This is a quote that has been going around the internet for some time and I still see pop up on Facebook from time to time. I hate it – a lot. I’m sure the author’s intention was to make a bold statement about their love for their children and I totally respect that. But I really have a problem with it. Let’s look at this a little closer, shall we?
“For as long as I live I will always be your parent first and your friend second.” No real problem here, but I think friend fits under the umbrella of parent. Friends are good. Friends are people we trust, confide in, listen to, respect and enjoy spending time with. I don’t think it needs to be differentiated from parent. I think a simple promise to be there for them would work just fine.
“I will stalk you, flip out on you, lecture you, drive you insane, be your worst nightmare and hunt you down like a bloodhound when I have to, because I love.” Whoa! There’s a lot going on in that sentence. Where do I begin? Let me start with the “hunt you down like a bloodhound” part (I’ll get back to the stalking and flipping out in a minute). I figure there are 2 reasons why you would hunt someone down with a bloodhound. The first is that they are a dangerous criminal. If this is the case, and your child is an actual dangerous criminal, please call the appropriate authorities and let them handle the situation. The second reason to hunt someone down with a bloodhound is because they are lost or missing. Again, by all means, call in the appropriate authorities, but keep in mind that if you have been stalking, lecturing, driving your child insane and being their worst nightmare, they may not be legitimately lost or missing but actually hiding from you. You might want to check the local court-house because they may be filing a restraining order against you, as most people would do if they were being stalked and hunted. Now wait, here comes the best part…”because I love you.” What!? When would a parent ever want a child to accept this type of behavior from any other individual and then define it as love? Never. At best, it is dysfunctional and at worst, it is abusive. This whole bit sounds more like a threat than a promise.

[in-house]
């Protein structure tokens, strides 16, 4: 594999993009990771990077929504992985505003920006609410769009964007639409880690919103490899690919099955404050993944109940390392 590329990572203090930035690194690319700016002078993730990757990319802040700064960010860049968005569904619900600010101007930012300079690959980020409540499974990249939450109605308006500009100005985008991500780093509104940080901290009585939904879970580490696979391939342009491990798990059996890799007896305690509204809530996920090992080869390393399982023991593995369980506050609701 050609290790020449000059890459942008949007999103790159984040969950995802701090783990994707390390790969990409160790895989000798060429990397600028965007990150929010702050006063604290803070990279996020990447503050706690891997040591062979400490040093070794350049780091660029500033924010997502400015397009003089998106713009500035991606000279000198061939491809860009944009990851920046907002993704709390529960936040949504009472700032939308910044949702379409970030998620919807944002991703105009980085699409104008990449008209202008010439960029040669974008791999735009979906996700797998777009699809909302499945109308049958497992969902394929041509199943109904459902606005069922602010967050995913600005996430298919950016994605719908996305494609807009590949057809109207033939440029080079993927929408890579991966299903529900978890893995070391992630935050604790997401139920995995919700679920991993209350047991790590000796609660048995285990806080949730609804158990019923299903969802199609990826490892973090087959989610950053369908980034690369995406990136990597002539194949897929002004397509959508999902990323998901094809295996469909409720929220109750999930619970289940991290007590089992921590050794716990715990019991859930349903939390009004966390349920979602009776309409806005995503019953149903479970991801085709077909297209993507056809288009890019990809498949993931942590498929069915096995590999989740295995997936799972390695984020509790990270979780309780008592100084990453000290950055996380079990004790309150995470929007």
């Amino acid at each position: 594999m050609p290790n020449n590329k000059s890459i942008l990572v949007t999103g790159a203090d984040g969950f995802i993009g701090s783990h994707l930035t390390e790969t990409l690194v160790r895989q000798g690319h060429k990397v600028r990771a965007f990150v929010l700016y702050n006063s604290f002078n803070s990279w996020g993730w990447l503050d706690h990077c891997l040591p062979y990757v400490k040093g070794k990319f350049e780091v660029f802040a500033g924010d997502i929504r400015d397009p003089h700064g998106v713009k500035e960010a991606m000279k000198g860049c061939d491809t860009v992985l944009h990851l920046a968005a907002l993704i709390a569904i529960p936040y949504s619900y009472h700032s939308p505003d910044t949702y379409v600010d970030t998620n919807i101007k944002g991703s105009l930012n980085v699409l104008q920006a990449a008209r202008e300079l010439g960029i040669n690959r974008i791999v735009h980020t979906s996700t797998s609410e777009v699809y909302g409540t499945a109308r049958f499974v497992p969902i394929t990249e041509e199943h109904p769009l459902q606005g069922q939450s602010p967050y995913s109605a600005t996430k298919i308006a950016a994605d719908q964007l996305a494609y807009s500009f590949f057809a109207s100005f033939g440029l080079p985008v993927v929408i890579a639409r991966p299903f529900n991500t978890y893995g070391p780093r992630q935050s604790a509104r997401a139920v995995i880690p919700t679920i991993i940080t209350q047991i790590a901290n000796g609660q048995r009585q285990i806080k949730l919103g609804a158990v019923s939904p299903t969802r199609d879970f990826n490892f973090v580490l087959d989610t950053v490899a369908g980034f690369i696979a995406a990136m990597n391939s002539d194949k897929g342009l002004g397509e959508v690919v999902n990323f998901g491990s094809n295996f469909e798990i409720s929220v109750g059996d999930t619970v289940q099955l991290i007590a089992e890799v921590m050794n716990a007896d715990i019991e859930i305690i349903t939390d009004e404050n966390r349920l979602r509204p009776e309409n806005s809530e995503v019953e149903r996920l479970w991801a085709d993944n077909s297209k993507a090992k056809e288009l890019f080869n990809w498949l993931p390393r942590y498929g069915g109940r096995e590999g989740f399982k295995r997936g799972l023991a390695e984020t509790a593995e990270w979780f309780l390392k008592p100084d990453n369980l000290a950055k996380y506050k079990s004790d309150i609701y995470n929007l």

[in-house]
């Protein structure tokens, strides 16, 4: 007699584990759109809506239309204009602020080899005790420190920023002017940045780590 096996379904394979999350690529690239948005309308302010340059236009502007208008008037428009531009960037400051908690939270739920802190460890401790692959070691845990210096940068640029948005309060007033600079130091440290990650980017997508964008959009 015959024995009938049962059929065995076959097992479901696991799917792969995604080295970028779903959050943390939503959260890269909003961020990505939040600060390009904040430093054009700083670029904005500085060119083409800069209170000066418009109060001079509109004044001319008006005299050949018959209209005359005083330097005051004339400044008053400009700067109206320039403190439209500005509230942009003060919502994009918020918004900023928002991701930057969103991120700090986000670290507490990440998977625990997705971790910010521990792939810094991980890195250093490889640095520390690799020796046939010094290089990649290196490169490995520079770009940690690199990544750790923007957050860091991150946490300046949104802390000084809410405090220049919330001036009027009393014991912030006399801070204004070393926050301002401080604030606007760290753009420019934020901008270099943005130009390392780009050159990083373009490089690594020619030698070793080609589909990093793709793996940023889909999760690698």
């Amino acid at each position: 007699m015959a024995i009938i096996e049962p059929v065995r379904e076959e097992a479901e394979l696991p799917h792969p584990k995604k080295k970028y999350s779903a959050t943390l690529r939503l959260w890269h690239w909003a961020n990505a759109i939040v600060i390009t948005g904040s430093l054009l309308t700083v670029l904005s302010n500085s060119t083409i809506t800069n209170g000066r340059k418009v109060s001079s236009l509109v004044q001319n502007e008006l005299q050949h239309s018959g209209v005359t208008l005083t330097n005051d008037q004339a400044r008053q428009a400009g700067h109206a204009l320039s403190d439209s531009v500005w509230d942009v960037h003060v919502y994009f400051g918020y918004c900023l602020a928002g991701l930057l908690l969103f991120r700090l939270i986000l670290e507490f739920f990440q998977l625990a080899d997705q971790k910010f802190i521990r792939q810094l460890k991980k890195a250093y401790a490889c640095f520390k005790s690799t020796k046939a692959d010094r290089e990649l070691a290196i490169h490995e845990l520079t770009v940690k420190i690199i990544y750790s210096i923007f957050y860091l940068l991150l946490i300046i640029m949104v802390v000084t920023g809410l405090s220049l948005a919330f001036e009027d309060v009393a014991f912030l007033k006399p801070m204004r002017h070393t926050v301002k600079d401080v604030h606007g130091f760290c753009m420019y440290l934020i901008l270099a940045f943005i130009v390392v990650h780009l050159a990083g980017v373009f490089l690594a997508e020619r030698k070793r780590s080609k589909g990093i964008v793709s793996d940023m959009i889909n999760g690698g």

“When you understand that, I will know you have become a responsible adult.” Ummm…actually, I’m at a loss for words. Acceptance and understanding of hysteria as a healthy form of love is the criteria for responsible adulthood? Really? I’m not convinced the author of this quote is a responsible adult. Maybe a promise not to make ridiculous definitions of adulthood would be better. (Yeah, that got pretty snarky. I apologize.)
“You will never find anyone else in your life who loves, prays, cares and worries about you more than I do.” Okay, so that’s a fair and heartfelt sentiment. As parents, most of us believe this about the love we have for our children. But really, shouldn’t we desire that they have an abundance of people in their life that love and care about them as much as we do? Shouldn’t we desire great love in many forms for them? Of course, and most parents do. It is also important to keep in mind, that if you are flipping out and driving your child insane, they will be eager to find love somewhere else. I think a simple promise of unconditional love and concern without the guise of fear and intimidation would be much better.
“If you don’t mutter under your breath, “I hate you” at least once in your life, I’m not doing my job properly.” Well, it may not mean you are doing your job improperly, but I don’t think it necessarily means you are doing it properly. Should this really be a parenting goal? We can’t promise our kids that they won’t hate us at some point, but we should promise them that we won’t try to make them hate us.
It may be hard to tell from this piece, but I honestly try not to judge other people’s parenting styles. We all know parenting doesn’t come with an instruction manual, and even if it did, every child is different. We’re all just figuring it out as we go along, using the tools we have and learning from our mistakes. I think this quote bothers me so much is because I believe that the core responsibility we have to our children is to teach them love. To teach them what love is, how to share it and how to receive it. To teach them love in its purest form, love that is tender, nurturing and trusting. To teach them love without fear, condition or expectation. There are definitely days that I fail miserably, but my promise to my children is to set an example of the love I want them to experience and share throughout their life.